NEW YORK TIMES BESTSELLER • An indelible portrait of girls, the women they become, and that moment in life when everything can go horribly wrong—this stunning first novel is perfect for readers of Jeffrey Eugenides’s The Virgin Suicides and Jennifer Egan’s A Visit from the Goon Squad.
Northern California, during the violent end of the 1960s. At the start of summer, a lonely and thoughtful teenager, Evie Boyd, sees a group of girls in the park, and is immediately caught by their freedom, their careless dress, their dangerous aura of abandon. Soon, Evie is in thrall to Suzanne, a mesmerizing older girl, and is drawn into the circle of a soon-to-be infamous cult and the man who is its charismatic leader. Hidden in the hills, their sprawling ranch is eerie and run down, but to Evie, it is exotic, thrilling, charged—a place where she feels desperate to be accepted. As she spends more time away from her mother and the rhythms of her daily life, and as her obsession with Suzanne intensifies, Evie does not realize she is coming closer and closer to unthinkable violence.
Emma Cline’s remarkable debut novel is gorgeously written and spellbinding, with razor-sharp precision and startling psychological insight. The Girls is a brilliant work of fiction.
Praise for The Girls
“Spellbinding . . . A seductive and arresting coming-of-age story hinged on Charles Manson, told in sentences at times so finely wrought they could almost be worn as jewelry . . . [Emma] Cline gorgeously maps the topography of one loneliness-ravaged adolescent heart. She gives us the fictional truth of a girl chasing danger beyond her comprehension, in a Summer of Longing and Loss.”—The New York Times Book Review
“[The Girls reimagines] the American novel . . . Like Mary Gaitskill’s Veronica or Lorrie Moore’s Who Will Run the Frog Hospital?, The Girls captures a defining friendship in its full humanity with a touch of rock-memoir, tell-it-like-it-really-was attitude.”—Vogue
“Debut novels like this are rare, indeed. . . . The most remarkable quality of this novel is Cline’s ability to articulate the anxieties of adolescence in language that’s gorgeously poetic without mangling the authenticity of a teenager’s consciousness. The adult’s melancholy reflection and the girl’s swelling impetuousness are flawlessly braided together. . . . For a story that traffics in the lurid notoriety of the Manson murders, The Girls is an extraordinary act of restraint. With the maturity of a writer twice her age, Cline has written a wise novel that’s never showy: a quiet, seething confession of yearning and terror.”—The Washington Post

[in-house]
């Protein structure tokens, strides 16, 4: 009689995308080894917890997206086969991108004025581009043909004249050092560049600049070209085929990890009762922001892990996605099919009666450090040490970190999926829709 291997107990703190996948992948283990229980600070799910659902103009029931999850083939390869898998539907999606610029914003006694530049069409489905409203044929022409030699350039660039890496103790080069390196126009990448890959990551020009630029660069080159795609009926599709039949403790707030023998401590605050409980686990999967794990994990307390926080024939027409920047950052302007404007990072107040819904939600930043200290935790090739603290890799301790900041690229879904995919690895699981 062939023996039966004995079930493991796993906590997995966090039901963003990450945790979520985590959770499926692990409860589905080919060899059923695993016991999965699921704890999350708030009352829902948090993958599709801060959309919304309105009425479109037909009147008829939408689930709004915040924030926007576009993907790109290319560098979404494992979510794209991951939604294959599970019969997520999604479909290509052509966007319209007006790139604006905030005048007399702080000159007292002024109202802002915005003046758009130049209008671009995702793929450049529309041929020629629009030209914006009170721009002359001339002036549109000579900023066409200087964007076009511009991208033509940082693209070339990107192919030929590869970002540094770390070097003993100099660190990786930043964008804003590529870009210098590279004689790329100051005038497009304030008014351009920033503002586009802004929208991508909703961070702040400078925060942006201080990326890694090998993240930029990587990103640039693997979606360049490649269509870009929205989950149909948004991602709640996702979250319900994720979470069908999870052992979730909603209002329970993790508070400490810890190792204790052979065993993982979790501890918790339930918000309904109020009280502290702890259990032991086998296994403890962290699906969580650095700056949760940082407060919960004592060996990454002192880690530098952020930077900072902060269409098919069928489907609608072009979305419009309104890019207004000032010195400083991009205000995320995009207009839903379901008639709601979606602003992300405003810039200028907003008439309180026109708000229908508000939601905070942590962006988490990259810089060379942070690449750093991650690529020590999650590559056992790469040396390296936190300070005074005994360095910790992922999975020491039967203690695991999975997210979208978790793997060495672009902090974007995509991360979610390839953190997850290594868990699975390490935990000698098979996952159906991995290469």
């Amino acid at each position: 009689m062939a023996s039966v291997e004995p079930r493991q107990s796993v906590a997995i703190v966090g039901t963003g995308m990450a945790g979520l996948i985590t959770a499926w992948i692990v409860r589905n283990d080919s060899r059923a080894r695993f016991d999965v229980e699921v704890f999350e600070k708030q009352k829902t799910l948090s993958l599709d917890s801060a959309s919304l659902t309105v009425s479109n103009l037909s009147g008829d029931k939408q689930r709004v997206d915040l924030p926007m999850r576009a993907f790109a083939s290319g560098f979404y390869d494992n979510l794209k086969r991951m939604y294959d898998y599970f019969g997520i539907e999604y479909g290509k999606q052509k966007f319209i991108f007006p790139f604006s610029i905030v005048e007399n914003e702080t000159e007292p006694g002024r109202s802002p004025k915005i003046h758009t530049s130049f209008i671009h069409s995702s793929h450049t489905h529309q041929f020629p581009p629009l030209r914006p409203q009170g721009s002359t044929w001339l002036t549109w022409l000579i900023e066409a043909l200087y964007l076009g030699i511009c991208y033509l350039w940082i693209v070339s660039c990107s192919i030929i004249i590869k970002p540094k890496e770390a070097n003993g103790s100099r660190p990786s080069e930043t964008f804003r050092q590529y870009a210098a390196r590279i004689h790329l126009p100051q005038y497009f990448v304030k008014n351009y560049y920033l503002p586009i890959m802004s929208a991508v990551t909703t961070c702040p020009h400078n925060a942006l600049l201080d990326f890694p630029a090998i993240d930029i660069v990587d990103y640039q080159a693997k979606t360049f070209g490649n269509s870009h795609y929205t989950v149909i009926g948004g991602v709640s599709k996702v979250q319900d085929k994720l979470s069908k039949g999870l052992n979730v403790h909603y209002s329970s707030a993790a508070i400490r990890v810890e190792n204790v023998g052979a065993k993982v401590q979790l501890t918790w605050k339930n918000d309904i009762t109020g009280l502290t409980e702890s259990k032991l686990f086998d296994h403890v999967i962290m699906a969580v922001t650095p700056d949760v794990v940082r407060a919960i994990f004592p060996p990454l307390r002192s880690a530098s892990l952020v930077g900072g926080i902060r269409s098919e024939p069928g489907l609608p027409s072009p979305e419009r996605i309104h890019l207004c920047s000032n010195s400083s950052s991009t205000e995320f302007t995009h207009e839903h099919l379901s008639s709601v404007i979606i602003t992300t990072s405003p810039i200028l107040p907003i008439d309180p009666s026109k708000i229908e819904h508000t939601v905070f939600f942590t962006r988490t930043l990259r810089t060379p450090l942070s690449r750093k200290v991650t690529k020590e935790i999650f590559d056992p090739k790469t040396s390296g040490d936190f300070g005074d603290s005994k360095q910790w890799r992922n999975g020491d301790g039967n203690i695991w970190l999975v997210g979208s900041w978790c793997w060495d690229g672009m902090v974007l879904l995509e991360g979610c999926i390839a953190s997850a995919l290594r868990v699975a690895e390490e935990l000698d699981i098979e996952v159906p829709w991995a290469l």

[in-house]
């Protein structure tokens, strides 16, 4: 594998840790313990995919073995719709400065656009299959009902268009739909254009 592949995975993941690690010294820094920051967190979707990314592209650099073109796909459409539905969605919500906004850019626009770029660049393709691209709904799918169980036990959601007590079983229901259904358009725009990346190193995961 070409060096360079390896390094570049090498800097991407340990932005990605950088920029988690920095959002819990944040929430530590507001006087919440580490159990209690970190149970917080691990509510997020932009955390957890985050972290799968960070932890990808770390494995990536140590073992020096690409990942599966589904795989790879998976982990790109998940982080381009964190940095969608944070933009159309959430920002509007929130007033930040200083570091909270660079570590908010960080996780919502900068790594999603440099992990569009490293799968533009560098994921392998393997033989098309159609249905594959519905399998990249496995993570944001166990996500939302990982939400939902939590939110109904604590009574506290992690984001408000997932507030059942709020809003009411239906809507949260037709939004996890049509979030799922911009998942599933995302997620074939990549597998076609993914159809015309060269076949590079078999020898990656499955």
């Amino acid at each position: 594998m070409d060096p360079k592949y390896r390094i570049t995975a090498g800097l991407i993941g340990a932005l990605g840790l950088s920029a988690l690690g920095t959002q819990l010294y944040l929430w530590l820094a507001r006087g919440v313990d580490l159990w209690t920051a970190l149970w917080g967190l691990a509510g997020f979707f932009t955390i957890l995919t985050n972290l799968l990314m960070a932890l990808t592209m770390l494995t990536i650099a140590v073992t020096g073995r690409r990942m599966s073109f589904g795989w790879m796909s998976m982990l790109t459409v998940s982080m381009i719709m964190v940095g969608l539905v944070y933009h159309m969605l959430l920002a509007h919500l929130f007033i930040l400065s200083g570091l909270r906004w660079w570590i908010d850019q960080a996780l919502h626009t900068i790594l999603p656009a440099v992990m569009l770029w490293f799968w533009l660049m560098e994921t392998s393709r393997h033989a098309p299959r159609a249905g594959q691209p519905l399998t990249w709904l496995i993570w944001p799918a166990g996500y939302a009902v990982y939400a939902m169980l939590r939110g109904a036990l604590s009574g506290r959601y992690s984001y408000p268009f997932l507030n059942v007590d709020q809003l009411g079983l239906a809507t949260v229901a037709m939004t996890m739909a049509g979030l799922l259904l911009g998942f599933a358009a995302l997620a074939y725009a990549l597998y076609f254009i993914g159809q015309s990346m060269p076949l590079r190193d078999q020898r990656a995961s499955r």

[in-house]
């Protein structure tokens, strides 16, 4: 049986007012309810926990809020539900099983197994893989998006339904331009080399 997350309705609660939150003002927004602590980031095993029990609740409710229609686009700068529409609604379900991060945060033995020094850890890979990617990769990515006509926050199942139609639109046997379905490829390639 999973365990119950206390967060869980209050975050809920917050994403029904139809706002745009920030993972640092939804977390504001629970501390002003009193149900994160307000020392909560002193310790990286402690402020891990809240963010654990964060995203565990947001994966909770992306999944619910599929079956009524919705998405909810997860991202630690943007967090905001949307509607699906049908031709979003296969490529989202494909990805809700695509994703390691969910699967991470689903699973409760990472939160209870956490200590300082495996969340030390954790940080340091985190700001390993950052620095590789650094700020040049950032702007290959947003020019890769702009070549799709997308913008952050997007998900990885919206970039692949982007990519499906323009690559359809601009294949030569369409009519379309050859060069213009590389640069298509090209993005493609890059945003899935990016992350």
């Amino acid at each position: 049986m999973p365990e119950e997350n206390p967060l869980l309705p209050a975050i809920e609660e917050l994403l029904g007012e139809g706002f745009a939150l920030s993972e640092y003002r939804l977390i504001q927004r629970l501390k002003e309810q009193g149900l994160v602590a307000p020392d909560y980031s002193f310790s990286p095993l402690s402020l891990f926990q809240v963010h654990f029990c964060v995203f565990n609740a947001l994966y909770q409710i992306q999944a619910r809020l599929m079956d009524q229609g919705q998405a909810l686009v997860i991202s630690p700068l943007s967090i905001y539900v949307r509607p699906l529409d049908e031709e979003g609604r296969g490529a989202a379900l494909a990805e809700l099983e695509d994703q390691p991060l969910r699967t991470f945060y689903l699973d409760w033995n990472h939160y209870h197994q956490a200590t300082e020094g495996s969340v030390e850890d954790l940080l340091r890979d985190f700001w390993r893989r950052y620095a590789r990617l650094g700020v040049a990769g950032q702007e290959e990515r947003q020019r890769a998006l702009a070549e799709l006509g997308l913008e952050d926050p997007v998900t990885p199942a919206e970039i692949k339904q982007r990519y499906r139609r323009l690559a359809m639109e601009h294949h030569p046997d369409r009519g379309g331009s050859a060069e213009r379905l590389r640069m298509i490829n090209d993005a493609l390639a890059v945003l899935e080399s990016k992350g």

“Emma Cline has an unparalleled eye for the intricacies of girlhood, turning the stuff of myth into something altogether more intimate. She reminds us that behind so many of our culture’s fables exists a girl: unseen, unheard, angry. This book will break your heart and blow your mind.”—Lena Dunham
“Emma Cline’s first novel positively hums with fresh, startling, luminous prose. The Girls announces the arrival of a thrilling new voice in American fiction.”—Jennifer Egan
“I don’t know which is more amazing, Emma Cline’s understanding of human beings or her mastery of language.”—Mark Haddon, New York Times bestselling author of The Curious Incident of the Dog in the Night-Time
From the Hardcover edition.
An Amazon Best Book of June 2016: I was put off by the idea of this book–the twentysomething author is writing about the 60s, an era that may even predate her parents; it features a very Manson-like cult (really, is there anything more to say?) and, well, it comes with a lot of pre-publication “buzz.” So hear this: The Girls really is as good as they’re saying. First of all: it’s called The Girls for a reason; While this mesmerizing debut does involve a charismatic Mansonesque leader in California in the late 1960s, it is more focused on the girls in his cult, the ones who enthrall 14 year old Evie Boyd, a self-conscious child of divorce, privilege and malaise. The tale of the girls and the cult and the ultimate violence they commit is told by Evie, now a middle aged woman with regrets. Some of the parallels Cline tries to draw between the teenaged Evie’s rage and that of some current young people in her life can be strained but Cline’s observations are preternaturally mature and her writing strong. (A character the girls are attempting to rob lies “on her kitchen floor, calling my name like a right answer.”) The subject matter may be familiar–and I don’t just mean Manson, I mean the way teenagers can be terrified and terrifying all at once–Cline’s The Girls is surprisingly timeless and perfectly creepy. –Sara Nelson, The Amazon Book Review